Welcome to my blog, which speaks to parents, professionals who work with children, and policy makers. I aim to show how contemporary developmental science points us on a path to effective prevention, intervention, and treatment, with the aim of promoting healthy development and wellbeing of all children and families.

Wednesday, February 16, 2011

A Third Front in the War on Obesity

Recently I watched the Academy Award winning film Monster’s Ball. A morbidly obese young boy whose father is about to be executed sneaks a chocolate bar while his mother is out, only to be verbally and physically assaulted by her when she returns and discovers a smudge of chocolate on his face. This is an extreme example, but it highlights the complex relationship children and parents can have with food and eating.

There is no doubt that childhood obesity is a huge public health problem with complex causes and far reaching effects. Michelle Obama’s efforts, now entering their second year, are admirable. The identified culprits that she has targeted; a sedentary lifestyle and aggressive marketing efforts of unhealthy foods by the food industry, play a significant role.

However, in addition to targeting interventions focused on the food industry and physical activity, it is critical to recognize the meaning of food and eating in parent-child relationships. An example from my behavioral pediatrics practice illustrates this point.

Sylvia brought her four-year-old son Andrew to see me because “he’s always eating”(details have been changed to protect privacy.) An engaging, plump little boy, he was enthralled by the Dunkin Donuts across the street from my office. Sylvia described constant battles around his demands for sweets.

But over the course of our 60-minute visit, other important issues emerged. Andrew’s father, Richard, had lost his job and the family had moved three times in the past year. Richard struggled with severe depression. In addition to the battles around foods, Andrew was having increasing numbers of temper outbursts, and his mother revealed to me that she was at times unable to contain her own rage. She had even on occasion beaten him with a belt. As Sylvia became more relaxed and began to open up, she shared that she had been physically abused as a child.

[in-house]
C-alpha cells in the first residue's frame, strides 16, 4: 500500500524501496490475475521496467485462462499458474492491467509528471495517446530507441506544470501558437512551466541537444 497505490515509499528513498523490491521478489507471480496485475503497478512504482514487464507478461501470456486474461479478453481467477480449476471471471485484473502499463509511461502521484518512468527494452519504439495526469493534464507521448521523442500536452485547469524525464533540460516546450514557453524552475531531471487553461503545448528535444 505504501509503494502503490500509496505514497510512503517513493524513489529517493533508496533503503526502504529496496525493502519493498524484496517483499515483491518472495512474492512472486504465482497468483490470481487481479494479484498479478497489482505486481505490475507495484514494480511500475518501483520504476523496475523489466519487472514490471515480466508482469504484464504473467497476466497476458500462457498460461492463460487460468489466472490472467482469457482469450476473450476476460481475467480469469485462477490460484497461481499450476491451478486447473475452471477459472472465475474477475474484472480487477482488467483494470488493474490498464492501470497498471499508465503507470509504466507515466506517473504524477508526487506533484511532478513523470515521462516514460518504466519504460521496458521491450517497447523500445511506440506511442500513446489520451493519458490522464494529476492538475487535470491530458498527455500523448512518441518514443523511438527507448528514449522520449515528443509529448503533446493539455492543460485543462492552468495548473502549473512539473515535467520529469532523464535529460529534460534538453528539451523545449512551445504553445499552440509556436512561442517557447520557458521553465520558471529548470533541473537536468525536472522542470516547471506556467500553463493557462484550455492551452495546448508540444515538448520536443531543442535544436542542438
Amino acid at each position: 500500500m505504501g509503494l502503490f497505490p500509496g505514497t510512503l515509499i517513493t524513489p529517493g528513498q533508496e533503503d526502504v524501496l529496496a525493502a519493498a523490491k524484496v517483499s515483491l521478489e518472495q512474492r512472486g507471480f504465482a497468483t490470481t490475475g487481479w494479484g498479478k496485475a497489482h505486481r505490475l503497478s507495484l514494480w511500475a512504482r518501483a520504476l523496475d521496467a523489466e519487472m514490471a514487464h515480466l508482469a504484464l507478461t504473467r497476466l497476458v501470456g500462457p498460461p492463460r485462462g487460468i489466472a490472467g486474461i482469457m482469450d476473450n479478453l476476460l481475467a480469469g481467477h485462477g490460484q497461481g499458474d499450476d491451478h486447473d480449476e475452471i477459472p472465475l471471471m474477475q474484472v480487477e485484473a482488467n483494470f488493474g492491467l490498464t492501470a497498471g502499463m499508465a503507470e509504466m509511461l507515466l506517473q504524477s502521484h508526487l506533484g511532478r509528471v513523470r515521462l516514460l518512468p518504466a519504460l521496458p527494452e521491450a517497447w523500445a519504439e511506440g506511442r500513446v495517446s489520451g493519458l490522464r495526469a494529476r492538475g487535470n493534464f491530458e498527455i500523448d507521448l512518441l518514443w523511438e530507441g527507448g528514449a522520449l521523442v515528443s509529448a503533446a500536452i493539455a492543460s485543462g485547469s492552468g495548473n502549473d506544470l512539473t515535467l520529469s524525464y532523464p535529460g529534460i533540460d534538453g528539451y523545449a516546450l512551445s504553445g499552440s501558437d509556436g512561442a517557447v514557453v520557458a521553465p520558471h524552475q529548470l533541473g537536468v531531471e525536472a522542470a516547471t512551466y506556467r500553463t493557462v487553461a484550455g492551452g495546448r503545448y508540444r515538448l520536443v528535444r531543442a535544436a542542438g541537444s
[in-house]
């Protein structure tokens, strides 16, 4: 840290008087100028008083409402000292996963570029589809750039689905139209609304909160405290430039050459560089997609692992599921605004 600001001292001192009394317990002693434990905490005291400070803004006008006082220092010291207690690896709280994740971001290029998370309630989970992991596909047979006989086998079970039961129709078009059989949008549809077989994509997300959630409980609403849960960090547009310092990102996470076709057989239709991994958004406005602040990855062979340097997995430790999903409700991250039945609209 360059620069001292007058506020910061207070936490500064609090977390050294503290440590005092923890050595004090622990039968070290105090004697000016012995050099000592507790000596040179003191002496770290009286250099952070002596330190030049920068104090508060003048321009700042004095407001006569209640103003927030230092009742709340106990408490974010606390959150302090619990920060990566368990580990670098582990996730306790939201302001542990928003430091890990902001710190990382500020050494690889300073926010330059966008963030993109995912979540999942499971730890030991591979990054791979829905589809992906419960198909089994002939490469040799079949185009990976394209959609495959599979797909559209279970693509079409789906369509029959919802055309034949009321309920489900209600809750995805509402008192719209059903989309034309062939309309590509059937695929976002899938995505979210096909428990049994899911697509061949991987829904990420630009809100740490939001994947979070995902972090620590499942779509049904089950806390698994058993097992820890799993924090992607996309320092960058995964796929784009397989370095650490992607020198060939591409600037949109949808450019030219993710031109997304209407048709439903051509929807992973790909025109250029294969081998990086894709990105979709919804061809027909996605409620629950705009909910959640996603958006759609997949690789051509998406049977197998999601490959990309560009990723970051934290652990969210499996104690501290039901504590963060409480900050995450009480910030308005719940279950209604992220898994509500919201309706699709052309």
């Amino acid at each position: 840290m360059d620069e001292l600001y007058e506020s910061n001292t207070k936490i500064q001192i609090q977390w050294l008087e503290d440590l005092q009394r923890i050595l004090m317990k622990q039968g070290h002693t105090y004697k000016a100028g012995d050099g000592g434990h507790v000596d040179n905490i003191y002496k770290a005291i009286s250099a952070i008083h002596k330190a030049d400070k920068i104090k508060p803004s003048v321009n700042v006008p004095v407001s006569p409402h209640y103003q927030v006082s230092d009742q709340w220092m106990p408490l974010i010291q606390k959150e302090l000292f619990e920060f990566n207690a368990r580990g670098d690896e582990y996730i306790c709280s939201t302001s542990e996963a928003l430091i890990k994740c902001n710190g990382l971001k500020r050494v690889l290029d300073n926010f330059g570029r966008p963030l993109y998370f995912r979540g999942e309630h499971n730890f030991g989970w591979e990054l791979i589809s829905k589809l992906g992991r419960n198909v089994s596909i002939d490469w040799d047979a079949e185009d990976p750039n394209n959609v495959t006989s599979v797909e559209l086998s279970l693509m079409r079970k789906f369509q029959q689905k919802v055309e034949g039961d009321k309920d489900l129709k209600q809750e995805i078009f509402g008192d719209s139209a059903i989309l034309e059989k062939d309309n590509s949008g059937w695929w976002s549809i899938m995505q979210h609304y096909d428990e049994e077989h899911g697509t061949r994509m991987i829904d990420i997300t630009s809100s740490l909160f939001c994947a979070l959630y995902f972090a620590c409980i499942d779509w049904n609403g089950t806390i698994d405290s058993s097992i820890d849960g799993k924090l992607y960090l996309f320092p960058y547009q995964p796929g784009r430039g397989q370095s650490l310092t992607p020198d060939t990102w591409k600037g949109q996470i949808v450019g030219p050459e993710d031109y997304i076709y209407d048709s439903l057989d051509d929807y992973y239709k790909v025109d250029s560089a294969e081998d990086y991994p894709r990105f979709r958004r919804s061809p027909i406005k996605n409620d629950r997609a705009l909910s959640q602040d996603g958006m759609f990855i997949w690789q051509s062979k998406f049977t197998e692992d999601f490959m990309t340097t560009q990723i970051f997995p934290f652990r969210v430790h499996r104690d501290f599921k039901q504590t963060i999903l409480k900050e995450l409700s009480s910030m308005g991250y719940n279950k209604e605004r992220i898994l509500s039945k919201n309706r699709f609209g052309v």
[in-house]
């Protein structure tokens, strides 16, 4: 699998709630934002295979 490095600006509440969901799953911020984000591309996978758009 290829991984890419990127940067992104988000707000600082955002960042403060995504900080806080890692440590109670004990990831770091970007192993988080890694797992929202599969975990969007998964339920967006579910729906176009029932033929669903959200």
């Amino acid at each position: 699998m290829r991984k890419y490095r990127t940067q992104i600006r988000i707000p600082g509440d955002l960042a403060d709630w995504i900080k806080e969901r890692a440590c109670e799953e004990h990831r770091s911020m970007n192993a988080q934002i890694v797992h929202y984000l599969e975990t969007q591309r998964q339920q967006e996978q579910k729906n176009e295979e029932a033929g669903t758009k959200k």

In helping to manage Andrew’s out of control heating habits, it was essential to recognize the connection between Andrew’s insatiable appetite and the stress he was experiencing in his relationships with both his mother and father. Supporting these relationships was the aim of my work with this family.

If the child in Monster’s Ball is one end of the continuum of disordered eating, and Andrew in the middle, in my general pediatric practice I see, at the other end of the continuum, the relatively minor everyday challenges of parenting that are inextricably linked to later eating habits.

A mother whose child has sensitivity to textures of foods may feel inadequate in the face of her child’s picky eating. This in turn may lead her, at moments of desperation, to force food into her child’s mouth, setting the stage for a lifelong distorted relationship with food. The primary care setting offers an opportunity for early intervention and repair of these types of difficulties. In addition, disordered sleep patterns are closely tied to risk of obesity. These patterns develop in the first few years of life, and a primary care clinician can play an important role in both development of healthy sleep habits and in setting patterns in a healthy direction when they go off course.

Supporting parent-child relationships is a critical element to add to this “war” on obesity. Investment in primary care and mental health care, as well as in programs that have been shown to support parent-child relationships that are at risk is essential. For example, the Yale based Minding the Baby program is a preventive home visiting program that aims to support parent-child relationships in young families stressed by limited economic resources.

Research by Jack P. Shonkoff, MD founding director of the Center on the Developing Child at Harvard University, has demonstrated that safe, stable, and nurturing relationships may protect children against poor health later in life. Children who develop a strong sense of self in the context of these secure relationships are more likely to make healthy lifestyle choices.

And a word of caution regarding the language of the “war” on childhood obesity. I wonder about the experience of an overweight child who is exposed to this news. Shame, confusion, and fear- these powerful emotions may go unprocessed. At the very least, these headlines should offer an opportunity for conversation among adults and children about diet and lifestyle choices.

No comments:

Post a Comment